On-line Security and Web to Print

In our last article on Web to print we talked briefly about on-line security, flagging that since people are conducting financial transactions (i.e. paying for things) on-line, then there is a need for that data to be secured.  We mentioned SSL (“Secure Sockets Layer”), a technology which authenticates and encrypts the sensitive data being transmitted to ensure the security, privacy and effectiveness of the whole transaction.

In this article we’ll be covering this off in a little more detail.

Why is SSL needed?

The astonishing growth of the internet in recent years has led to a corresponding growth in online commerce of all types.  Unfortunately, this growth has also presented “opportunities” for fraudsters and cyber criminals to exploit security lapses and steal confidential information such as passwords and financial data.

It’s a fact that unless the connection between the client (e.g. the internet browser) and the server (i.e. the web-site being visited) is adequately encrypted, it is relatively easy for the information to be hacked.  And we’ve all heard of worrying cases of highly secure sites (e.g. military and intelligence services) being illegally accessed too …

So technologies like SSL are one way to carry out this encryption and protect the data.

How does SSL work?

While all browsers have the ability to interact with secured web servers using SSL, both ends require an SSL certificate to establish a secure connection.  These certificates have a key pair – a public and a private key, which work together to establish the secure connection.

To get a certificate, a Certificate Signing Request (CSR) must be created on the server, which in turn creates the two keys mentioned above. The CSR data file that you send to the SSL Certificate issuer (called a Certificate Authority or CA) contains the public key. The CA uses the CSR data file to create a data structure to match the private key without compromising the key itself – the CA never sees the private key.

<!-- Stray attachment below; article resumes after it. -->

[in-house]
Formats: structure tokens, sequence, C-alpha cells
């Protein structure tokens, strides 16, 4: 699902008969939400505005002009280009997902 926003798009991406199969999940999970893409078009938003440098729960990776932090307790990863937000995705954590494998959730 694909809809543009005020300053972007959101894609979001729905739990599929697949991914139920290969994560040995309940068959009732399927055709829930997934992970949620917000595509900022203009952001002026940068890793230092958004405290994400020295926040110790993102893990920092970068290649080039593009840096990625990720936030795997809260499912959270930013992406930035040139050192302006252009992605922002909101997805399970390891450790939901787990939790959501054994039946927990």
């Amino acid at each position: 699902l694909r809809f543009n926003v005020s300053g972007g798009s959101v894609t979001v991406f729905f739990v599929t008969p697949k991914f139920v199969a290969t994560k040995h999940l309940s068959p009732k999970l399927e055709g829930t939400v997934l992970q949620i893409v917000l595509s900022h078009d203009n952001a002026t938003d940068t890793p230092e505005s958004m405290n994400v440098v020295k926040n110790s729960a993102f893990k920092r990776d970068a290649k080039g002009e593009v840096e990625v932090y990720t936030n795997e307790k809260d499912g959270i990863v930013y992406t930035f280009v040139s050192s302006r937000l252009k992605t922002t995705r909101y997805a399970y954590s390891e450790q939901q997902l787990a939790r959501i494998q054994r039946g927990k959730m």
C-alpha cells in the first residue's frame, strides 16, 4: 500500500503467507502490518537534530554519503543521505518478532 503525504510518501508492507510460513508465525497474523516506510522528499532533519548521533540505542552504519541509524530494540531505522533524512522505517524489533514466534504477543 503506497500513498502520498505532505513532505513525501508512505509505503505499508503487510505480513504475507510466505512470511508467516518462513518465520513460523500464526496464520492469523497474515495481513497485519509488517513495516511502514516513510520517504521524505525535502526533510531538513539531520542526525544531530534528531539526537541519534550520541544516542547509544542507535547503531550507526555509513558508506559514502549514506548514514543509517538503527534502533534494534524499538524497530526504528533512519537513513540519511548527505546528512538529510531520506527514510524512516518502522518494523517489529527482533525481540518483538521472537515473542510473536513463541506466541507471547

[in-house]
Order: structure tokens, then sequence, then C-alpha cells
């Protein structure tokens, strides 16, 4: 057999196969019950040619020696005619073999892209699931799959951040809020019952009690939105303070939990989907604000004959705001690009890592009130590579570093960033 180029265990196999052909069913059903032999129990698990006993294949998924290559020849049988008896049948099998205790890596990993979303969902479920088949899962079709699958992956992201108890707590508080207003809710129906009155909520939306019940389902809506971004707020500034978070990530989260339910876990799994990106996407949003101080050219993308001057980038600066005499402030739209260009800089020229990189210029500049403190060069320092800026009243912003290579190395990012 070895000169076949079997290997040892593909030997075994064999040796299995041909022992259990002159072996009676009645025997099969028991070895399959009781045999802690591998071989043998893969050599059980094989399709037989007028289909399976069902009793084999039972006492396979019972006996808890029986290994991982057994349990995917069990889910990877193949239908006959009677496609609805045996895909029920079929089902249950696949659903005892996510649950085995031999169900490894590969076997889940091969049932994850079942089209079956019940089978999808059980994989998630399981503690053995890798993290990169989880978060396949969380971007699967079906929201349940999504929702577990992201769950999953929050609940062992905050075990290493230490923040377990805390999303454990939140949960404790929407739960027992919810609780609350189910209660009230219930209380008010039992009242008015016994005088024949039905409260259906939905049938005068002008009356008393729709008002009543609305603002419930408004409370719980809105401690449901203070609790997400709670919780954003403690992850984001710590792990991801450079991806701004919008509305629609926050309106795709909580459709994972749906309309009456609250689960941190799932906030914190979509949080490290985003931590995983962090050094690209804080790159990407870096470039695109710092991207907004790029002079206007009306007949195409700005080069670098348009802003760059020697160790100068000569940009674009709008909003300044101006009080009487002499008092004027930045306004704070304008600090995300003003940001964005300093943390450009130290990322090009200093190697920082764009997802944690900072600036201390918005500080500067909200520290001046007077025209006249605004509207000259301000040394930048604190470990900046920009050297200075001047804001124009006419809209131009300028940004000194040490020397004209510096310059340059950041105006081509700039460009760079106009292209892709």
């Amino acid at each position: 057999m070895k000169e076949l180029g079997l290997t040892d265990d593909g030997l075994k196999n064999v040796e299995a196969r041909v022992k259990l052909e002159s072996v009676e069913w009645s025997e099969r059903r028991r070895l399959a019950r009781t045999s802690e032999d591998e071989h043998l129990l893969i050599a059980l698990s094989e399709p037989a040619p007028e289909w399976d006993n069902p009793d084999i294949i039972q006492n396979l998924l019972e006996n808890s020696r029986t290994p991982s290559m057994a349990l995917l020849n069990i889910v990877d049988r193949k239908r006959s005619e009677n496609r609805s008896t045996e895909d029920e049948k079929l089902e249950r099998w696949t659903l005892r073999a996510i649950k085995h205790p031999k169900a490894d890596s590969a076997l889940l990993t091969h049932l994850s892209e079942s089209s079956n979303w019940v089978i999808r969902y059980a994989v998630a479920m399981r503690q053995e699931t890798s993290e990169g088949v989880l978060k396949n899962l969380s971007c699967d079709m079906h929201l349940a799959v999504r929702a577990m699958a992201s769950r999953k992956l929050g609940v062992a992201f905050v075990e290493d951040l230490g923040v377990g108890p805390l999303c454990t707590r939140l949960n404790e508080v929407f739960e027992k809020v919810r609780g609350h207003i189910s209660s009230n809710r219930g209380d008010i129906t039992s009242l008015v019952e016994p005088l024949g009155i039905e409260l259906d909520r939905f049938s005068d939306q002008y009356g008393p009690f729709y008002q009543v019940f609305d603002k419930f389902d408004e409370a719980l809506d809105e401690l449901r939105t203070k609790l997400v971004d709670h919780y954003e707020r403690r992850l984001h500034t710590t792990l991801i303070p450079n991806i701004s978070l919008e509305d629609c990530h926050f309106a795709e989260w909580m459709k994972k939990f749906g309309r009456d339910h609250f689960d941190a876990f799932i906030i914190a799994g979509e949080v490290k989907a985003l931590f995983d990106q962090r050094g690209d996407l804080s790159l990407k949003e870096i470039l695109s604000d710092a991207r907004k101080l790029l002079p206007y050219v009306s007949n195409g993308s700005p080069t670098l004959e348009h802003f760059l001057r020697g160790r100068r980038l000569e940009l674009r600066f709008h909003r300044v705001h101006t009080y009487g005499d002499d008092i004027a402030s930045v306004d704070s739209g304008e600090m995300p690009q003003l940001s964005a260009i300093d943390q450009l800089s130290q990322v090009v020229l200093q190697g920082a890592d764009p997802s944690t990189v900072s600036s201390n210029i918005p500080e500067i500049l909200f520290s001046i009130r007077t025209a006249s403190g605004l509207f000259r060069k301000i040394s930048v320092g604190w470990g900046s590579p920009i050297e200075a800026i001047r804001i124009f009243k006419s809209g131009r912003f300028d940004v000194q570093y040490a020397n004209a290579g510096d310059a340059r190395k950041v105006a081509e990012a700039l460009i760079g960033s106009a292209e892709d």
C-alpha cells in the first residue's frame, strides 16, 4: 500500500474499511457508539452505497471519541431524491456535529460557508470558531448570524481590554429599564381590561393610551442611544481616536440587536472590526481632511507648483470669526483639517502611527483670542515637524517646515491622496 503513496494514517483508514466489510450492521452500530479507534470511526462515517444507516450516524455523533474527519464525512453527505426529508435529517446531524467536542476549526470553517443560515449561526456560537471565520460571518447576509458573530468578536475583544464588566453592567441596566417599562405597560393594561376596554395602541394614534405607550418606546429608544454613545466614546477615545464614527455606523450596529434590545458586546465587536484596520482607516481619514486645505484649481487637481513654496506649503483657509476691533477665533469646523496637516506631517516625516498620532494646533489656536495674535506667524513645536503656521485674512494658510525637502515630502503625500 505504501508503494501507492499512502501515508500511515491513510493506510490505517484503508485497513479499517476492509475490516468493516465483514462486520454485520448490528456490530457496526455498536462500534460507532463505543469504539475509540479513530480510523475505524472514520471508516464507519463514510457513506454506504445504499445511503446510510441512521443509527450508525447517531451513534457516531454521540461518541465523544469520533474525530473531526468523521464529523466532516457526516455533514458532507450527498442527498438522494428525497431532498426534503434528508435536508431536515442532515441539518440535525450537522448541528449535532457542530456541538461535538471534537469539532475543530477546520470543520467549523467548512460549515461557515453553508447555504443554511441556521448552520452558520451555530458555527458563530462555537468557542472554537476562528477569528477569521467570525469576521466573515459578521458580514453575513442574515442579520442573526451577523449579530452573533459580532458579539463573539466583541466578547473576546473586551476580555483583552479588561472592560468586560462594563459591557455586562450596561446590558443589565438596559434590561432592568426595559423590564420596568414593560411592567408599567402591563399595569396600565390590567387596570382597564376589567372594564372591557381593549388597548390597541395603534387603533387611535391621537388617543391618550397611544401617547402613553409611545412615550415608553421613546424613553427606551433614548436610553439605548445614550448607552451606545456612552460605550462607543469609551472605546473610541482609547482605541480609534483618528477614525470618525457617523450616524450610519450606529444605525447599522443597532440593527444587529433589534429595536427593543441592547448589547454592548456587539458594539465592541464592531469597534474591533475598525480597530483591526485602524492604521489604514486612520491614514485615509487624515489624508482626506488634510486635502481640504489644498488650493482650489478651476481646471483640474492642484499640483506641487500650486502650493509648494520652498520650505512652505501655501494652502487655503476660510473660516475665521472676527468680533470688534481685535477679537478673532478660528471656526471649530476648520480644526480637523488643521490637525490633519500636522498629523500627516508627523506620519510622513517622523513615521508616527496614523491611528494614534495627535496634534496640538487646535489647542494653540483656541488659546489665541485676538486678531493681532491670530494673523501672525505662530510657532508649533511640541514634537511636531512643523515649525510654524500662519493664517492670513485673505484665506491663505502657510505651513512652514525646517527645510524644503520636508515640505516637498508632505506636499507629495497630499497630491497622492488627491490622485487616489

Once the SSL Certificate is received, it is installed on the server, along with an intermediate certificate that establishes the credibility of the SSL Certificate by tying it to the CA’s root certificate.

Note that browsers only “trust” certificates that come from an organisation on a pre-installed list of trusted CA’s, known as the Trusted Route CA Store; (in order to be added to the this store and thus become a Certificate Authority, a company must comply with and be audited against security and authentication standards established by the browsers).

Once all this is in place, SSL can be used to create the secure connection.  It begins with the browser and the server establishing a connection using an “SSL handshake”.  Three keys are used: the public, private and session keys. Anything encrypted with the public key can only be decrypted with the private key, and vice versa.  Here’s the process sequence:

  1. Browser connects to a web server secured with SSL (https) and requests that the server identify itself
  2. Server sends a copy of its SSL Certificate, including the server’s public key.
  3. Browser checks the certificate root against a list of trusted CAs and that the certificate is unexpired, unrevoked, and that its common name is valid for the website that it is connecting to. If the browser trusts the certificate, it creates, encrypts, and sends back a symmetric session key using the server’s public key
  4. Server decrypts the symmetric session key using its private key and sends back an acknowledgement encrypted with the session key to start the encrypted session
  5. Server and Browser now encrypt all transmitted data with the session key

And that’s it – simple really isn’t it?

And the relevance to Web to print, exactly?

As we discussed last time, Web to print is a B2B technology, with a “storefront” consisting of pre-agreed templates with prices.  Although most B2B transactions will not necessitate (for example) the provision of credit card information as in a B2C transaction, (invoices are usually raised later) we felt that it was important to give you background information on security as part of our comprehensive review … and with that now out of the way, next time we will look at storefronts.

In the meantime if you would like more information then please click here for a direct link to our home page, here for our contact page, or call us any time on 020 8031 0840 and as always we will be delighted to answer all of your questions and give you all the help that you need.

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